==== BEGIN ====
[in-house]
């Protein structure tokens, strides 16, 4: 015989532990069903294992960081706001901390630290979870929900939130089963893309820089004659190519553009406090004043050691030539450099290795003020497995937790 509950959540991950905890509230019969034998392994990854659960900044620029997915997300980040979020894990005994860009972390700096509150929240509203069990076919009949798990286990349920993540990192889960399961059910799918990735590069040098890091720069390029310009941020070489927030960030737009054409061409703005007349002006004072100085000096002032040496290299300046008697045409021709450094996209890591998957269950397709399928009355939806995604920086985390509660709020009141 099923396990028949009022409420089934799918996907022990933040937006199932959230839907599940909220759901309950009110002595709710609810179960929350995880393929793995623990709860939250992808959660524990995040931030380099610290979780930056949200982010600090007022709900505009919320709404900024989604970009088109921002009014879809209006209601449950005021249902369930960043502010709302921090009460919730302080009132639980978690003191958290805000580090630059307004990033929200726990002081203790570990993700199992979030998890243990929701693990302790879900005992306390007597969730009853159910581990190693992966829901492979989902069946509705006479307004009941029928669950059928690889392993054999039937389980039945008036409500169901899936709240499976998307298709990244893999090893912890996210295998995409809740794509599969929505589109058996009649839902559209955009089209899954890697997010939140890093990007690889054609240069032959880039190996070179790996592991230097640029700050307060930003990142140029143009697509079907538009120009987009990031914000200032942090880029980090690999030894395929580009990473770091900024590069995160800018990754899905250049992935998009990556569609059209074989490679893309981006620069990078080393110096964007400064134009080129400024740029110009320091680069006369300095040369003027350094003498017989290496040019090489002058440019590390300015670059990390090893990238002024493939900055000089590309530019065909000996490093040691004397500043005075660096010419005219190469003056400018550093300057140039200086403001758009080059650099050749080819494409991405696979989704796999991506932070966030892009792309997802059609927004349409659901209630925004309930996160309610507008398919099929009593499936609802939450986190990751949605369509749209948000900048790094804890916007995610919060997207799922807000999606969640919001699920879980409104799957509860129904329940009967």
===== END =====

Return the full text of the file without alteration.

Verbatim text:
[in-house]
């Protein structure tokens, strides 16, 4: 015989532990069903294992960081706001901390630290979870929900939130089963893309820089004659190519553009406090004043050691030539450099290795003020497995937790 509950959540991950905890509230019969034998392994990854659960900044620029997915997300980040979020894990005994860009972390700096509150929240509203069990076919009949798990286990349920993540990192889960399961059910799918990735590069040098890091720069390029310009941020070489927030960030737009054409061409703005007349002006004072100085000096002032040496290299300046008697045409021709450094996209890591998957269950397709399928009355939806995604920086985390509660709020009141 099923396990028949009022409420089934799918996907022990933040937006199932959230839907599940909220759901309950009110002595709710609810179960929350995880393929793995623990709860939250992808959660524990995040931030380099610290979780930056949200982010600090007022709900505009919320709404900024989604970009088109921002009014879809209006209601449950005021249902369930960043502010709302921090009460919730302080009132639980978690003191958290805000580090630059307004990033929200726990002081203790570990993700199992979030998890243990929701693990302790879900005992306390007597969730009853159910581990190693992966829901492979989902069946509705006479307004009941029928669950059928690889392993054999039937389980039945008036409500169901899936709240499976998307298709990244893999090893912890996210295998995409809740794509599969929505589109058996009649839902559209955009089209899954890697997010939140890093990007690889054609240069032959880039190996070179790996592991230097640029700050307060930003990142140029143009697509079907538009120009987009990031914000200032942090880029980090690999030894395929580009990473770091900024590069995160800018990754899905250049992935998009990556569609059209074989490679893309981006620069990078080393110096964007400064134009080129400024740029110009320091680069006369300095040369003027350094003498017989290496040019090489002058440019590390300015670059990390090893990238002024493939900055000089590309530019065909000996490093040691004397500043005075660096010419005219190469003056400018550093300057140039200086403001758009080059650099050749080819494409991405696979989704796999991506932070966030892009792309997802059609927004349409659901209630925004309930996160309610507008398919099929009593499936609802939450986190990751949605369509749209948000900048790094804890916007995610919060997207799922807000999606969640919001699920879980409104799957509860129904329940009967």